Barbara Winter enjoys being the human face in what can sometimes be an impersonal business world.
The senior vice president of organizational resources for Ent Federal Credit Union, the largest geographically based credit union in Colorado Springs, handles human resources. Winter said it is rewarding to represent the human interests in a company.
“Since Ent is locally owned and run, it’s a distinct contrast to being in a corporate environment,” said Winter, who after college worked for Colorado Interstate Gas Co. for nearly 20 years. “It’s such a pleasure, in my field of human resources, the personal contact you have within an organization. Employees are paramount to good decision making, it’s not just about the bottom line.”
Winter was nominated by Gary Atkins, director of business development for Ent Federal Credit Union, for Women of Influence. The two have worked for Ent for about four years.
“I think Barb’s an amazing person. She handles multiple responsibilities and still finds time to serve the community,” Atkins said. “I think that’s one of the great things about Barb. She gives a lot to make the world better. We need a lot more people like her.”
Winter, who earned a bachelor’s degree in business administration from Colorado State University, has a great fondness for her former company as well. The differences between working for a utilities company and working for a credit union are not as pronounced as one might think.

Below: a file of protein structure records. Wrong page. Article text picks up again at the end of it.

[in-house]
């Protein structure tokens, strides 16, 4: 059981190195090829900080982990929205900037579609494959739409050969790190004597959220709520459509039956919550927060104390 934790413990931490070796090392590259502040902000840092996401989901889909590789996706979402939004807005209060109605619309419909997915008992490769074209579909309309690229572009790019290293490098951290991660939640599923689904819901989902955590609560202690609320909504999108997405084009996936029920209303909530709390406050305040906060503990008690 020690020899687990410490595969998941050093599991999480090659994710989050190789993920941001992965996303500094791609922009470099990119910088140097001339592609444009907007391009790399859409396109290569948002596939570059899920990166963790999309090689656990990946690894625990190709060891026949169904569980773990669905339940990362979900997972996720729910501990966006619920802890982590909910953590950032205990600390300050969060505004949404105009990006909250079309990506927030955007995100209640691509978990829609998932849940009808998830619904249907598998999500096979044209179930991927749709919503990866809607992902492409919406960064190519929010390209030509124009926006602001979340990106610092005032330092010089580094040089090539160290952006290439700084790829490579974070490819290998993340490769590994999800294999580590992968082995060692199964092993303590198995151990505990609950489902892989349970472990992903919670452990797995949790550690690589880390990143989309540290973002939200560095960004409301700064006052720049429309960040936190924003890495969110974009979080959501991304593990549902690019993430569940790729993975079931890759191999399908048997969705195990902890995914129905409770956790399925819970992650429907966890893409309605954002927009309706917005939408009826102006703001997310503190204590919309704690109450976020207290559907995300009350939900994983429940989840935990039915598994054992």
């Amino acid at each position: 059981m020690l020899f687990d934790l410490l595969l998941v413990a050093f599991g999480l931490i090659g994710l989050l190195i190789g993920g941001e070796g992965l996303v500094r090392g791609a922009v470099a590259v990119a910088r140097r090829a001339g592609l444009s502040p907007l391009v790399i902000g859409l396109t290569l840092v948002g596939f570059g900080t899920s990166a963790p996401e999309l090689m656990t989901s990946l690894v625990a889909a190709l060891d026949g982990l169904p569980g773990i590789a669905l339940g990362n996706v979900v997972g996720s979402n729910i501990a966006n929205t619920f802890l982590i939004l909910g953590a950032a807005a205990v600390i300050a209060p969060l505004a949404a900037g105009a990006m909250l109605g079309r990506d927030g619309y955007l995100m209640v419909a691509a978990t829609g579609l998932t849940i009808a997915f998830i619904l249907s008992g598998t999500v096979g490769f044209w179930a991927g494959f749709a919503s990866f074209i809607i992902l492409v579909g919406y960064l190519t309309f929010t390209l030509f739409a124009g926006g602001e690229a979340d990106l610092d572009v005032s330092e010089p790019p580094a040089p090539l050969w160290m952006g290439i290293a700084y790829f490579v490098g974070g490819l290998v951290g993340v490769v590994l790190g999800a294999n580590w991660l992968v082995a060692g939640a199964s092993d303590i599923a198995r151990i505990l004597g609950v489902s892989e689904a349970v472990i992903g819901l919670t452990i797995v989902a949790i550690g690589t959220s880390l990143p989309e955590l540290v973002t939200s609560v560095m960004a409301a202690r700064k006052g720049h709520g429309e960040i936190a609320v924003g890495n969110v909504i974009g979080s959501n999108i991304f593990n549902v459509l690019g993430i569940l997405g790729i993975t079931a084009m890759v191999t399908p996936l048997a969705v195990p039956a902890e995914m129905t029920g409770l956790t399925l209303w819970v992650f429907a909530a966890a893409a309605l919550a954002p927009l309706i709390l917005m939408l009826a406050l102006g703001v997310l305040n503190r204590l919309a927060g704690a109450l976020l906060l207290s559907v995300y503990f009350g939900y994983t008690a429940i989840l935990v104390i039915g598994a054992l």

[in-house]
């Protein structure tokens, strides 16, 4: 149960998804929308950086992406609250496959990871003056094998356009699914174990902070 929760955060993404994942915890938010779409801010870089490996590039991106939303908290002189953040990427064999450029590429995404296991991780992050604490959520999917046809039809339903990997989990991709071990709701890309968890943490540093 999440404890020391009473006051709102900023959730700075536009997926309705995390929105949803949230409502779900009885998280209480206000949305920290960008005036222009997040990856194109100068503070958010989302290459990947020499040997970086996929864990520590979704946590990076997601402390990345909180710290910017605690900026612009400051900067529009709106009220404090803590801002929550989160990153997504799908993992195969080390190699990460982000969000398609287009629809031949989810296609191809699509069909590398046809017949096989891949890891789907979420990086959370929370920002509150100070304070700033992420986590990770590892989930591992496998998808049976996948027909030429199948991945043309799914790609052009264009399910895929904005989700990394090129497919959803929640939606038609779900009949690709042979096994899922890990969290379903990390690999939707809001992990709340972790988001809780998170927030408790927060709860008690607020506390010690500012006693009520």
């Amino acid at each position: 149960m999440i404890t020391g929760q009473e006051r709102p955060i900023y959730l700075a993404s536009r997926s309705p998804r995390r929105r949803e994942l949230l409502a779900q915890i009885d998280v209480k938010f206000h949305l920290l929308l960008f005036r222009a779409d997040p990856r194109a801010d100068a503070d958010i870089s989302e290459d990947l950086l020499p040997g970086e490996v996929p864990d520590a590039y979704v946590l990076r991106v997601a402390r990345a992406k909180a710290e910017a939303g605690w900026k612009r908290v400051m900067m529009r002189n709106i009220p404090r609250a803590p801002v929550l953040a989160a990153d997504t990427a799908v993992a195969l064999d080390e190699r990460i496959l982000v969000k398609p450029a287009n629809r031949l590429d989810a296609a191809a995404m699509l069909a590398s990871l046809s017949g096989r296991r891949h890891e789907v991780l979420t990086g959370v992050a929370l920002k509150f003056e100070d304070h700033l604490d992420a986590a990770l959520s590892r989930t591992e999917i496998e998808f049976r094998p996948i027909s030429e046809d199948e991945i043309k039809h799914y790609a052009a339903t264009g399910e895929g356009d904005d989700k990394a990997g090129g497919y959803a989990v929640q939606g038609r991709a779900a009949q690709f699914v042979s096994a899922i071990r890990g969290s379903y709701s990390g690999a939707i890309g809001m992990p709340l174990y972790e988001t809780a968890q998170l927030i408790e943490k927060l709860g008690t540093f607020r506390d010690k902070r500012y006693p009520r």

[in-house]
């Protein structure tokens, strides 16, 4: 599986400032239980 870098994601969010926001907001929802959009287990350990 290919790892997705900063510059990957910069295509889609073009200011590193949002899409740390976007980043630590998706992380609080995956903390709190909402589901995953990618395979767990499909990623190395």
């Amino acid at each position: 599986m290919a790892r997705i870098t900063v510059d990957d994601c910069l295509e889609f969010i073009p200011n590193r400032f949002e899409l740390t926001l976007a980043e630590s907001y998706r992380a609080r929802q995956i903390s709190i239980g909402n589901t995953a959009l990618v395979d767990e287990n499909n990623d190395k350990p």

“I’m doing the same job-human resources, recruiting, compensation, benefits. [At CIG] I also did safety, and had responsibility for the administrative side-mailroom, travel management, print shop,” she said. “Here at Ent, I have the payroll function, training and property facilities.”
It’s the human side of matters that has always appealed to Winter. But she’s judicious about what causes she chooses to champion, and where she spends her time.
For several years, Winter has been on the boards of directors for the Pikes Peak YMCA and Goodwill, two organizations whose values she cherishes. “They are very forward-thinking boards, as it relates to strategic planning and the futures of each organization,” she said. “The Y fulfills some of my youth- and family-oriented missions. Goodwill supports some of those who need a little extra help in our community, those who could be contributors with extra support.”
Winter served for 10 years on the Silver Key Senior Services Advisory Board, a nonprofit organization dedicated to the elderly in Colorado Springs.
“We owe a lot of things to our elders that have put us where we are today. If there are things that we can provide in return, we should do that. I feel very strongly and compassionately in that regard.”
She is the liaison between Ent and the Leadership Giving Team of Pikes Peak United Way, and has been a volunteer with that committee as well.
The team promotes larger donations, and “leadership giving” is denoted as anyone who gives $1,000 or more during a fund-raising campaign.